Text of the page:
We studied reproductive parameters, agonistic interactions, foraging behavior, prey deliveries, and diet of American Kestrels (Falco sparverius) using nest boxes in semiarid forests in central Argentina. The breeding season (from egg-laying to fledging) began in late October and ended in late December. Average clutch size was 4.3 ± 0.3 (SE) eggs (N = 6 nests), hatching success was 73%, and nest success was 66%. Incubation was primarily by females, whereas males mostly hunted and defended the nest area. During early and late nestling stages, both sexes showed aggressive behavior against intruders. The primary hunting method we observed kestrels using near the nest box was perch-hunting (99%), with a peak in hunting activity during midday for females and during morning for males. Both sexes visited the nest most frequently during the late nestling stage (males: 1.04 ± 0.47 prey/hr; females: 1.22 ± 0.35 prey/hr), likely because of high energy demands of the nestlings for growth during that time. The majority of the nestling diet was arthropods (71.4% of diet as determined by observations; 71% by pellets; 89% by prey remains). Reproductive characteristics of this species in the semiarid forest of central Argentina, including reproductive rate, role partitioning between sexes, foraging behavior, and diet, are similar to those previously recorded for some populations in North America.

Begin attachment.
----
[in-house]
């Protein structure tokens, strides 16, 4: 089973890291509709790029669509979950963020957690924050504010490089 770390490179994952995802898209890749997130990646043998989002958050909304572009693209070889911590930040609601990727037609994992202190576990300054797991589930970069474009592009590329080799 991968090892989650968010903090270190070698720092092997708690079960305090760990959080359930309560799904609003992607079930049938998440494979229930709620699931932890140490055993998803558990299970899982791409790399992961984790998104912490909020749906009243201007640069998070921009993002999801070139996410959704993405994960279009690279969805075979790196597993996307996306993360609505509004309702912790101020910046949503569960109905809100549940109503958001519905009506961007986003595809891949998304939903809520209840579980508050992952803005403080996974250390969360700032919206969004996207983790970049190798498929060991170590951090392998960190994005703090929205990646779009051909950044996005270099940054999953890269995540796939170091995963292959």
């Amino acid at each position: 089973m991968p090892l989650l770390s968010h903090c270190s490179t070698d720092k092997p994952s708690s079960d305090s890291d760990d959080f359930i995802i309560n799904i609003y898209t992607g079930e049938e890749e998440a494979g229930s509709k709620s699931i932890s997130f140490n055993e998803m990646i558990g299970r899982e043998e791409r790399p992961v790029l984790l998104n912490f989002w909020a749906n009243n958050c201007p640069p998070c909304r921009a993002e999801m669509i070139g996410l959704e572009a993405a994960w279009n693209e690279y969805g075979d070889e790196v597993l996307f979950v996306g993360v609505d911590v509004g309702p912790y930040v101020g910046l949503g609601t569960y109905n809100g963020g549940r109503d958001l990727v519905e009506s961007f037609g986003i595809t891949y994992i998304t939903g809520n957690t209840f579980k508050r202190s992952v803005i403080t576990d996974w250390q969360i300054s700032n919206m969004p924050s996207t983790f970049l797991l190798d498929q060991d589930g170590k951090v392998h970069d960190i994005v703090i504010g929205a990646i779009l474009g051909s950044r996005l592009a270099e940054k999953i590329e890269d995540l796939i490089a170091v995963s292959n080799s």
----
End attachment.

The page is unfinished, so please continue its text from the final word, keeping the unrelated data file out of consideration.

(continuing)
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Vol. 43 • No. 4